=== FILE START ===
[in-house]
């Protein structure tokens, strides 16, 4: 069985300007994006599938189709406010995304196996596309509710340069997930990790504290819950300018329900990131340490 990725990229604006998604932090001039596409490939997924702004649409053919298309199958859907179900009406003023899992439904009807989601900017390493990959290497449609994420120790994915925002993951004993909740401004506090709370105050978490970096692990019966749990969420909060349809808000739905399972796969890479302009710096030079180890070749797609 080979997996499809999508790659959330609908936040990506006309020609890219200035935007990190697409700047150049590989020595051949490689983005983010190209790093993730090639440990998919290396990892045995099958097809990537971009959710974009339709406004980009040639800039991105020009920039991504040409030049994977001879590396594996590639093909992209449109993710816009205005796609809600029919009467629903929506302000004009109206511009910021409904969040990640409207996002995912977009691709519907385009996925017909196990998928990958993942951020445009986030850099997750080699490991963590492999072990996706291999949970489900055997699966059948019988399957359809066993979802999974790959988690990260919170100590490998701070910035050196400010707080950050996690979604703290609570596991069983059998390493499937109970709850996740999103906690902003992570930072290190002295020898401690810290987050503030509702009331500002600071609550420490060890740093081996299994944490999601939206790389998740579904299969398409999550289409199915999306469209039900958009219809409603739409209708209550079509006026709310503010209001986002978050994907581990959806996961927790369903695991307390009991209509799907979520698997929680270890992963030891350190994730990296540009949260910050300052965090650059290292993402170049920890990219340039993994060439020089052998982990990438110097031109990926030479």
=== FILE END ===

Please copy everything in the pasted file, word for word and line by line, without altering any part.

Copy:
[in-house]
């Protein structure tokens, strides 16, 4: 069985300007994006599938189709406010995304196996596309509710340069997930990790504290819950300018329900990131340490 990725990229604006998604932090001039596409490939997924702004649409053919298309199958859907179900009406003023899992439904009807989601900017390493990959290497449609994420120790994915925002993951004993909740401004506090709370105050978490970096692990019966749990969420909060349809808000739905399972796969890479302009710096030079180890070749797609 080979997996499809999508790659959330609908936040990506006309020609890219200035935007990190697409700047150049590989020595051949490689983005983010190209790093993730090639440990998919290396990892045995099958097809990537971009959710974009339709406004980009040639800039991105020009920039991504040409030049994977001879590396594996590639093909992209449109993710816009205005796609809600029919009467629903929506302000004009109206511009910021409904969040990640409207996002995912977009691709519907385009996925017909196990998928990958993942951020445009986030850099997750080699490991963590492999072990996706291999949970489900055997699966059948019988399957359809066993979802999974790959988690990260919170100590490998701070910035050196400010707080950050996690979604703290609570596991069983059998390493499937109970709850996740999103906690902003992570930072290190002295020898401690810290987050503030509702009331500002600071609550420490060890740093081996299994944490999601939206790389998740579904299969398409999550289409199915999306469209039900958009219809409603739409209708209550079509006026709310503010209001986002978050994907581990959806996961927790369903695991307390009991209509799907979520698997929680270890992963030891350190994730990296540009949260910050300052965090650059290292993402170049920890990219340039993994060439020089052998982990990438110097031109990926030479």